Though an inconsequential inconvenience in the grand scheme of things, the reception was important to us and to our clients. For we, and they, were genuinely looking forward to the opportunity to connect — in person — albeit under the canopy of empty downtown office towers. As I explained in my pre-dawn cancellation note:


“This is incredibly frustrating, but we feel it’s the most prudent course of action under the circumstances. While strictly speaking there appears to be nothing in the announcement that would prevent us from hosting the event (though it’s hard to decipher exactly what we can and can’t do), we feel it’s not a great look to have the city’s leadership community gather in a large group at this time, not to mention the potential health consequences that could arise. We will always put the best interests of our clients and our community ahead of our own, well intentioned though they may have been.” 


Foregoing this event to consider the longer-term impacts also meant the cancellation of food, wine, servers, live music, tents, tables, and much more; an entire ecosystem of other purposely procured small businesses like our own, simply trying to transact and interact in a safe and responsible manner, now unable to do so.


Having scrambled to send the note and regretfully cancel all the suppliers, it wasn’t until about the 6th hole of our Texas Scramble at beautiful Stewart Creek under a perfect late summer sky that I managed to relax and try to enjoy the day.


And then, as if on cue, the sponsor for the next hole we were playing appeared as we approached the tee: the United Conservative Party of Alberta and the affable Banff-Kananaskis MLA, Miranda Rosin, one of 16 UCP elected officials who signed a letter back in April in opposition to the very provincial public health restrictions meant to avoid this mess, and her frustratingly partisan side-kick wanting to talk politics in my backswing. Golf’s hard enough.


Where does one direct one’s frustration in the face of ICU’s packed with unvaccinated people, being treated (on yours and my tab) by doctors and nurses whose very place of work had, earlier that same week, been the scene of protests against vaccine mandates whilst surrounded by elected officials opposed to the overdue restrictions that ultimately came too late?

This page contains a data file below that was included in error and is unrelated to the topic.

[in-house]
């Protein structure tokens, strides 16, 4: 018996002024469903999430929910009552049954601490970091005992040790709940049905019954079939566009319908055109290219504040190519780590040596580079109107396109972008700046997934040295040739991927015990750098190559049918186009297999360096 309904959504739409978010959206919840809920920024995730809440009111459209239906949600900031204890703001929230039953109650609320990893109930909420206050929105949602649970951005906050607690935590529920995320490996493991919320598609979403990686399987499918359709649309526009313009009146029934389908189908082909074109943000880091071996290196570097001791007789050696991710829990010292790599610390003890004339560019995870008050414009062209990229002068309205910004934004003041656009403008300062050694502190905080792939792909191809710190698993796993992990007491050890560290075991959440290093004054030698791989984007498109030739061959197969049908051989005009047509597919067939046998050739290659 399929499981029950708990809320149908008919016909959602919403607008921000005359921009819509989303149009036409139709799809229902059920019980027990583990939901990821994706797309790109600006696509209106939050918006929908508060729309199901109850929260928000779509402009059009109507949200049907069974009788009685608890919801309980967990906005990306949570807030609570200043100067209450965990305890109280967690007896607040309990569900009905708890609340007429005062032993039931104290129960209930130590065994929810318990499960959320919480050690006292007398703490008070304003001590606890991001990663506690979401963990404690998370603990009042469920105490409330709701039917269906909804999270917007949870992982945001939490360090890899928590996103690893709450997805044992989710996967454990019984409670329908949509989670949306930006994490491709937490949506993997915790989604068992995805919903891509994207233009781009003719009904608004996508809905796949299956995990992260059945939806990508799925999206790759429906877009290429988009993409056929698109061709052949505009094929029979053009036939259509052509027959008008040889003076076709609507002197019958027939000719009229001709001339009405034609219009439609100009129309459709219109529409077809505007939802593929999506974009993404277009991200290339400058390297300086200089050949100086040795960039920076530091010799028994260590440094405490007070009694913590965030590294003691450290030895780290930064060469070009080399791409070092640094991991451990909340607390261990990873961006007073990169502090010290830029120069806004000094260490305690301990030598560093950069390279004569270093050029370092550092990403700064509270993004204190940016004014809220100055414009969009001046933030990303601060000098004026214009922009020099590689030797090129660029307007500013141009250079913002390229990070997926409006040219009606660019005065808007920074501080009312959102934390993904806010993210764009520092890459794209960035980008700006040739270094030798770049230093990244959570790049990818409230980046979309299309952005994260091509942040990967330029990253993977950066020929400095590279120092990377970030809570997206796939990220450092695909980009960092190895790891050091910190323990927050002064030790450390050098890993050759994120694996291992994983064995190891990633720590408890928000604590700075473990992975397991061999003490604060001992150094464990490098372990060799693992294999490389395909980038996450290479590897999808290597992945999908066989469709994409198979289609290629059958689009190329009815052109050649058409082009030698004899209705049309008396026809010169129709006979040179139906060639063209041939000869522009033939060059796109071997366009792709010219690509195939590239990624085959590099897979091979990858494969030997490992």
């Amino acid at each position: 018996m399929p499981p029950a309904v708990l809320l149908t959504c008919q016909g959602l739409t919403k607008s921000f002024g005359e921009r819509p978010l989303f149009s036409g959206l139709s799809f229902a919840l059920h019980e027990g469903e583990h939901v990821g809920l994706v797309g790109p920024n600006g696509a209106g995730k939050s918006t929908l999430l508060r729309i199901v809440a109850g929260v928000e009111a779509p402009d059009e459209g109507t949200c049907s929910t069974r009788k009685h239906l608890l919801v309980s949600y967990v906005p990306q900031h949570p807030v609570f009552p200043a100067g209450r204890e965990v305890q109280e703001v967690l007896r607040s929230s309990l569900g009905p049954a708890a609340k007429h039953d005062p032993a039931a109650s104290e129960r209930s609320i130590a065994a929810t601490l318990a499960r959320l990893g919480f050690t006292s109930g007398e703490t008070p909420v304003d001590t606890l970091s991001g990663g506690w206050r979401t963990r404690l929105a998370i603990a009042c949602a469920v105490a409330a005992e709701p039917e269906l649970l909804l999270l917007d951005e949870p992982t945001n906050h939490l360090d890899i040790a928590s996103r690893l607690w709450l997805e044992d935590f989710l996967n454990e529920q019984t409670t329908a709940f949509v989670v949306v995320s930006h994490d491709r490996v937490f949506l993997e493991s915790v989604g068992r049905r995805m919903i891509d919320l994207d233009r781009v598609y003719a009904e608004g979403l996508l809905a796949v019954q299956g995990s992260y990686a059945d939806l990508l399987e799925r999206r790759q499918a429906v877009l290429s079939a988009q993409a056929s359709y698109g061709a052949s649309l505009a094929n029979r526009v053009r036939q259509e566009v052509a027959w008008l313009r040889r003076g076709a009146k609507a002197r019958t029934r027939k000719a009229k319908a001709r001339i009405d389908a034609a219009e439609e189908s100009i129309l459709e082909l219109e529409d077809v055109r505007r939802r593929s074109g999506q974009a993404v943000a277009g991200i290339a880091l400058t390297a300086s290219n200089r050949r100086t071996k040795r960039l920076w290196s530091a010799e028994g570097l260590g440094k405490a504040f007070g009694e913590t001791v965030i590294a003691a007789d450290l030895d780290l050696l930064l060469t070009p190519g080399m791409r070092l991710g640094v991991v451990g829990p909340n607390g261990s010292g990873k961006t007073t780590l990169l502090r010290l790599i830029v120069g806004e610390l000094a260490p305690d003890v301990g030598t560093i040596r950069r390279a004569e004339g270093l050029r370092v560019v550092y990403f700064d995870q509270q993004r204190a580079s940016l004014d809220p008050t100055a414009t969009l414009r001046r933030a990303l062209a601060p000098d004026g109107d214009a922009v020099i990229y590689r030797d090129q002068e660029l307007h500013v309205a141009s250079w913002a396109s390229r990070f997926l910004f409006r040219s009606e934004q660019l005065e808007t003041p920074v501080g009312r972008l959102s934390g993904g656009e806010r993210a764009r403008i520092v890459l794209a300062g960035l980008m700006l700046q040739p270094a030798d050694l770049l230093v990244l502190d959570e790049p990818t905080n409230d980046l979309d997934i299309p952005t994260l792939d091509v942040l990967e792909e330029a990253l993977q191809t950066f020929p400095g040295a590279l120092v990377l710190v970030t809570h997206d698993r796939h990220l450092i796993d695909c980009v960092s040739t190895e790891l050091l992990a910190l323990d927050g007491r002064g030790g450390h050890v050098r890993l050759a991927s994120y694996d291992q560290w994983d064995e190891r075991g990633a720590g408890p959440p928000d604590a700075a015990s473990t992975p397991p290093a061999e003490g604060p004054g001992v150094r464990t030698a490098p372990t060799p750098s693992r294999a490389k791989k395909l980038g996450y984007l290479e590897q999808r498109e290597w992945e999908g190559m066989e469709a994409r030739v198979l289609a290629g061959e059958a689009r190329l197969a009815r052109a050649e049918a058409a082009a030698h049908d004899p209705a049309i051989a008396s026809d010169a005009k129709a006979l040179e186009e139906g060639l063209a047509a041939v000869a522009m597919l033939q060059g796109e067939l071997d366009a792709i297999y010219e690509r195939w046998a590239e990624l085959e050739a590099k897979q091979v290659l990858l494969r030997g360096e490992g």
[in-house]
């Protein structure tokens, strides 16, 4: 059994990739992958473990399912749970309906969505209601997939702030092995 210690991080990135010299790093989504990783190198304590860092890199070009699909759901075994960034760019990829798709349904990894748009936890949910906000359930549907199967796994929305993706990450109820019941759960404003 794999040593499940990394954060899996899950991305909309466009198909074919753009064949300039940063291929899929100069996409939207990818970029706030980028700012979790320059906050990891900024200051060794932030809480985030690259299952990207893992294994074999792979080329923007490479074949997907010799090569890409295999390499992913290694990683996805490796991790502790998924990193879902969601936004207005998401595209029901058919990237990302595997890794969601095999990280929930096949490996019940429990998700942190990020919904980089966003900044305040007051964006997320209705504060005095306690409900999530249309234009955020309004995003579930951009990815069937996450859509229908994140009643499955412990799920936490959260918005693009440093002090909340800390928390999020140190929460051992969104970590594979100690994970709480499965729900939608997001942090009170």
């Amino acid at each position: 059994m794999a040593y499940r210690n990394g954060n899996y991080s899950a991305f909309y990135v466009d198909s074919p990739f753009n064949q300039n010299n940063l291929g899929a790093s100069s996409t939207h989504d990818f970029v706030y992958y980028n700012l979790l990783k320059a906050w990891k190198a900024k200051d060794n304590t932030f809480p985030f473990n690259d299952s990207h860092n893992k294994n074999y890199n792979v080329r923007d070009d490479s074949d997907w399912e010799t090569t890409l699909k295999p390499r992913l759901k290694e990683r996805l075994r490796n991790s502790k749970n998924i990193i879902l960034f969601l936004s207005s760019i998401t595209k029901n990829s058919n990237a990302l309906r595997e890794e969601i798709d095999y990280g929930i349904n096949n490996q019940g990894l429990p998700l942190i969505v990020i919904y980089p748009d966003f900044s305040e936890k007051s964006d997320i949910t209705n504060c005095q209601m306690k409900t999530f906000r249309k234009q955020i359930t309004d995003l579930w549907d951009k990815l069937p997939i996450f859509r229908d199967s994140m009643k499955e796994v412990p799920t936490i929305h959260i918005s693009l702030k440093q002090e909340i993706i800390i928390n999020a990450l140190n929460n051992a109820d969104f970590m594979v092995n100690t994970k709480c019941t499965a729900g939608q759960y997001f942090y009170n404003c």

Add the soundtrack provided by Ms. Rosin’s helper, prattling on with his infuriatingly biased banter whilst our foursome was trying to chip marshmallows into a milk carton (it’s not easy), stopping only to breathe before concluding loudly “well, it’s not like you’re ever going to vote NDP-P-p-p?!” His lonely nervous laughter echoing off the majestic Rocky Mountains. “Even if that were true, which it is not,” I responded to his dismay, “is that a justification for being bad at your job? Because the other guys are worse at theirs?” With that sort of logic, is it any wonder an element of the party thinks a vaccine that millions of people have safely gotten will kill them, but a virus that has killed millions of people won’t?


Once again annoyed, I hit my tee shot. Suffice to say, we did not select my drive on that hole.  FORE!


Yes, golf is hard. So, too, is running a small business with Jason Kenney in your proverbial foursome. Don’t get me wrong. Neither golf nor running a business is as hard as losing loved ones to COVID, for I have done that too. I am well aware that writing about a cancelled rooftop reception in light of relatives dead but not yet properly buried could come across as missing the point. To the contrary, I completely get the point. And that is this: there is a solution right there in front of us, yet we seem determined to snatch defeat from the jaws of victory because the leader of our team hasn’t a clue and the deadly combination of his wilful obfuscation and need for gratification has emboldened a fringe minority to hold the rest of us hostage. And they complain about their freedoms?


Look, we all want to hit the perfect drive. Throw the perfect event. Chase the great headline. There’s nothing wrong with that. It’s how you get there that matters. And just as passing up a great drive can be frustrating in the moment, and even appear to not make sense, the longer term, bigger picture considerations must be accounted for. Could we have held our event? Yes, but we passed on it. And in so doing passed on a perfect drive striped right down the middle; a glorious fall evening on our rooftop with Calgary’s leadership community would have been a tempting shot to take, indeed.


But, as a wise man once wrote, yes you could bank the good news early, but you would be mortgaging your future in the false hope that the immediate gratification of a good score on an early hole will be worth it later.


Thing is, that’s not how it works.